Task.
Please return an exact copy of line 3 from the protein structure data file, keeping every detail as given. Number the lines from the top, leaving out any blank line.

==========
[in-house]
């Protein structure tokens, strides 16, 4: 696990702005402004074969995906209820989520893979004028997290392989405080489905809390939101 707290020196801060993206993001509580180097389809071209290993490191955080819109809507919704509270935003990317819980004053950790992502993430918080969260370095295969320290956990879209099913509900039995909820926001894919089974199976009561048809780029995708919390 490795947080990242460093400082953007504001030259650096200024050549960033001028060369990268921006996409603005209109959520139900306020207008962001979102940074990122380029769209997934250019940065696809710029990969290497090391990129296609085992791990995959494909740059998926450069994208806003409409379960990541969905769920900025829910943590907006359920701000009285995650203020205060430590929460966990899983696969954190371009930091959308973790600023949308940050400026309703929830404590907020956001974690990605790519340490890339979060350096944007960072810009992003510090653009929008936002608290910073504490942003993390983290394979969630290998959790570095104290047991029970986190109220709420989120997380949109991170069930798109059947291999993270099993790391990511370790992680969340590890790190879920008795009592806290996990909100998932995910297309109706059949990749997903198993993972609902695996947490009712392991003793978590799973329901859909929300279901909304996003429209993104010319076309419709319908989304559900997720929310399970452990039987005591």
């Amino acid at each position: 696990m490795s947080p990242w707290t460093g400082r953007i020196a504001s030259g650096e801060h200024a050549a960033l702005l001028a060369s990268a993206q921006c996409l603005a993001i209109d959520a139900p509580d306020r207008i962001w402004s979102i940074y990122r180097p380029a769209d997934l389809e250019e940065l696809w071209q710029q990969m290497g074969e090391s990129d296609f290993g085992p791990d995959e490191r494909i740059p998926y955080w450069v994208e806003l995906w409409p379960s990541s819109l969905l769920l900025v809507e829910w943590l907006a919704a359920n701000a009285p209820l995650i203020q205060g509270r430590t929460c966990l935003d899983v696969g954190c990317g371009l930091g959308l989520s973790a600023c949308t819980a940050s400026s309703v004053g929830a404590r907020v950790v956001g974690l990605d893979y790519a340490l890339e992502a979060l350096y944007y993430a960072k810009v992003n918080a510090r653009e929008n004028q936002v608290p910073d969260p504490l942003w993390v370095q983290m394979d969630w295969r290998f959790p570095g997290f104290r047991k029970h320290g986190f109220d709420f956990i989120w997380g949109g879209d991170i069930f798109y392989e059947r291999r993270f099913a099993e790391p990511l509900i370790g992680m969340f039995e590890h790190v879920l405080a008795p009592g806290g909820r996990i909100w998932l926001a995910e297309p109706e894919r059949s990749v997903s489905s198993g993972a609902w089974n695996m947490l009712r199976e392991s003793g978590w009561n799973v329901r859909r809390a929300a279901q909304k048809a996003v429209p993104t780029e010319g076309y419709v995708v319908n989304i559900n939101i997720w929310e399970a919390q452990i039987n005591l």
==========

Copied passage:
């Amino acid at each position: 696990m490795s947080p990242w707290t460093g400082r953007i020196a504001s030259g650096e801060h200024a050549a960033l702005l001028a060369s990268a993206q921006c996409l603005a993001i209109d959520a139900p509580d306020r207008i962001w402004s979102i940074y990122r180097p380029a769209d997934l389809e250019e940065l696809w071209q710029q990969m290497g074969e090391s990129d296609f290993g085992p791990d995959e490191r494909i740059p998926y955080w450069v994208e806003l995906w409409p379960s990541s819109l969905l769920l900025v809507e829910w943590l907006a919704a359920n701000a009285p209820l995650i203020q205060g509270r430590t929460c966990l935003d899983v696969g954190c990317g371009l930091g959308l989520s973790a600023c949308t819980a940050s400026s309703v004053g929830a404590r907020v950790v956001g974690l990605d893979y790519a340490l890339e992502a979060l350096y944007y993430a960072k810009v992003n918080a510090r653009e929008n004028q936002v608290p910073d969260p504490l942003w993390v370095q983290m394979d969630w295969r290998f959790p570095g997290f104290r047991k029970h320290g986190f109220d709420f956990i989120w997380g949109g879209d991170i069930f798109y392989e059947r291999r993270f099913a099993e790391p990511l509900i370790g992680m969340f039995e590890h790190v879920l405080a008795p009592g806290g909820r996990i909100w998932l926001a995910e297309p109706e894919r059949s990749v997903s489905s198993g993972a609902w089974n695996m947490l009712r199976e392991s003793g978590w009561n799973v329901r859909r809390a929300a279901q909304k048809a996003v429209p993104t780029e010319g076309y419709v995708v319908n989304i559900n939101i997720w929310e399970a919390q452990i039987n005591l």